Pandemic Legacy: Season 0
- Designers: Matt Leacock, Rob Daviau
- Publisher: Z-Man Games
- Players: 2-4
- Age: 14+
- Time: 45-60 min
- Times played: 5 so far with review copy provided by Z-Man
OK, so one of the biggest conundrums I have as a review is how the heck to review games with spoilers. Part of my is bursting with excitement to tell you all about the cool things that I discovered in the game, but the rational part of me realizes that I can’t do that – because if I told you all the secrets about the game, you wouldn’t have any reason to play it yourself! This issue hasn’t come up as much in the past with legacy games – mostly because I had been avoiding them… I had had a few bad experiences with legacy games in the past, and as a result, I had been shying away from them.
However, given the changes in my gaming life this year due to the pandemic (see what I did there), I have ended up playing a lot of cooperative and legacy games with my online group. With the help of the USPS, we managed to play My City via Google Meet and we’ve worked through a few of the Andor campaigns as well. Having such positive results, I felt like I was ready to try Pandemic Legacy: Season 0. I should preface my review by making clear that I haven’t played either of the earlier two seasons, so I cannot compare this game to those older ones.
What I feel would be good is to explain the background of the game, the theme and some differences from basic Pandemic. Essentially, I’m only going to talk about things found in the base rulebook (before any changes are made) and the Prologue scenario. There may be some super mild spoilers, but honestly, I don’t think that any of this info would affect your enjoyment of the game. Learning a little bit more though might help you decide if this game is for you or not.
The setting of the game is December 1961, and the world is still in the midst of the Cold War. You and your team have been recruited into a top-secret CIA squad because “they believed it easier to teach a doctor to be a spy than the other way around”. You are working against a fanatical research group within the Soviet Union that is developing bioweapons; they have reportedly made a breakthrough with a new pathogen called MEDUSA.
You can listen/read the introduction here yourself:
The game board shows a map of the world, with many prominent cities shown on it. Each city has an icon next to it letting you know if it is an Allied city, a Neutral, or a Soviet city. There are areas in the upper left for the objective cards for your particular game as well as drawpiles and discard areas for the player cards and the threat decks.
The box is filled with stuff, all of which you are not supposed to open until you are told to do so. There are a bunch of boxes with perforated openings, a few large dossiers that look like advent calendars and yes, you will open doors when instructed. There is also a Debrief book that has a bunch of numbered paragraphs that you will read as certain plot points are revealed.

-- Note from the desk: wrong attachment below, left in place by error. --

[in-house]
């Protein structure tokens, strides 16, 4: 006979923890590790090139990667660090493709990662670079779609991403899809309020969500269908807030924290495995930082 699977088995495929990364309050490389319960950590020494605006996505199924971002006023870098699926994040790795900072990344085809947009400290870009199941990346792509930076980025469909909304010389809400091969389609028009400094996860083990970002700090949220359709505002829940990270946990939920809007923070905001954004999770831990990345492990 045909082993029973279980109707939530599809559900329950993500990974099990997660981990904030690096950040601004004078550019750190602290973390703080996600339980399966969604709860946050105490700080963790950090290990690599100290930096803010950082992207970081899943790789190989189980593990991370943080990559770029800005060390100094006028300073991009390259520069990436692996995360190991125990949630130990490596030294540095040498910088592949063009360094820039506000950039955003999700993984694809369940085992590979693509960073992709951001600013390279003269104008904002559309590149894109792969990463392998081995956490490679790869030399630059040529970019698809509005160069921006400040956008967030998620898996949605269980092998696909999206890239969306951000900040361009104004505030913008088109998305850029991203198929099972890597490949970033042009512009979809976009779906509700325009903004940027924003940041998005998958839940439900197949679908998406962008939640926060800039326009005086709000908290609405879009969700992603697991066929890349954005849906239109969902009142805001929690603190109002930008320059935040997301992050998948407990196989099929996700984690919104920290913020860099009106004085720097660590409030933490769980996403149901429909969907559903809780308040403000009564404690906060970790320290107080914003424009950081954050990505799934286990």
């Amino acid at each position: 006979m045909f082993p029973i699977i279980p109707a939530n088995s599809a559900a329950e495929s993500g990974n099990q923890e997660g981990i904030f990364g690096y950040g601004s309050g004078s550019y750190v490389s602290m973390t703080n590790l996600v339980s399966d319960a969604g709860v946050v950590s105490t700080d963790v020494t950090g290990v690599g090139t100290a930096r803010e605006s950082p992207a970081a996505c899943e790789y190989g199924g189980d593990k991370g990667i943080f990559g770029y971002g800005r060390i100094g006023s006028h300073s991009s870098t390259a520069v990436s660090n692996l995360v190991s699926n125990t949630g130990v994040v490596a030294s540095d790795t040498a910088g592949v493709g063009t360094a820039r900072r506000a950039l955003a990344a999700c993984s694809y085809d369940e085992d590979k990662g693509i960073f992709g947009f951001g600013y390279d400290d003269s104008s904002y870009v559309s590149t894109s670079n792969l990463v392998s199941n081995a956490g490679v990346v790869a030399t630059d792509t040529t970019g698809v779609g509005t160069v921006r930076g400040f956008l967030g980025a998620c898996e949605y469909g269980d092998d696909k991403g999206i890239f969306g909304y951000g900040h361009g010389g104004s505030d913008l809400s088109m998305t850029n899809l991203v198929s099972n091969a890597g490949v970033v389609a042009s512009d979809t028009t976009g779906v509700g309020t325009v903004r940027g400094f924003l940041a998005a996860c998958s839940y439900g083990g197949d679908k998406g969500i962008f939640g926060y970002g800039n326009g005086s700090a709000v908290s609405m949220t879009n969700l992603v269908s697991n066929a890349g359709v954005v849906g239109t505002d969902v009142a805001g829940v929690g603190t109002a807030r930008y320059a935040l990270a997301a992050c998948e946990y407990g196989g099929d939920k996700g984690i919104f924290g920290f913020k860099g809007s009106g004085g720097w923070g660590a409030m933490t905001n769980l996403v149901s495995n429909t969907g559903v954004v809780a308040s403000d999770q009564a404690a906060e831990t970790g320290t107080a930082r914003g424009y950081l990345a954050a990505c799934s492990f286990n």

There is also a special Legacy deck which essentially has the instructions for each game as you need them. The whole campaign is set up over the course of the year, with one game for each month. As you play each month, if you “win”, you will automatically move onto the next month. If you fail, you’ll get another chance to play the month, but then after the second game, win or lose, you’ll move onto the next part of the game. Thus, once you get started, you’ll be in for 12-24 games of Pandemic Legacy: Season 0 to learn the full story.
The game does start with a Prologue game which is there (IMHO) to just make sure that everyone understands the rules and fundamentals of the game. Essentially, it’s a practice session so that your team can all be sure to be on the same page before you start playing games that will make permanent changes to your game! You can play the Prologue as many times as you like, and there are no lasting changes that will come from it.
As you play the game, you will be making permanent changes to the rulebook, the board, the components, etc. That is the whole legacy part! It’s a truly fascinating concept that your board is evolving on its own, likely different from anyone else’s in the world!
So, in each game, you will get some objectives that your team needs to accomplish in order to succeed. At the end of the game, you will score your results, and based on those results, things will happen to your game. Each player takes on the role of a character – there are passport books that outline the details of your alias. There are plenty of empty spaces in the book, and you’ll be changing things up with permanent stickers as you go. Additionally, there is a row of “cover spaces” at the bottom. As you end up in risky places (i.e. Soviet controlled cities), you can lose some of your cover and this can lead to bad things being added to your alias – handicaps if you will.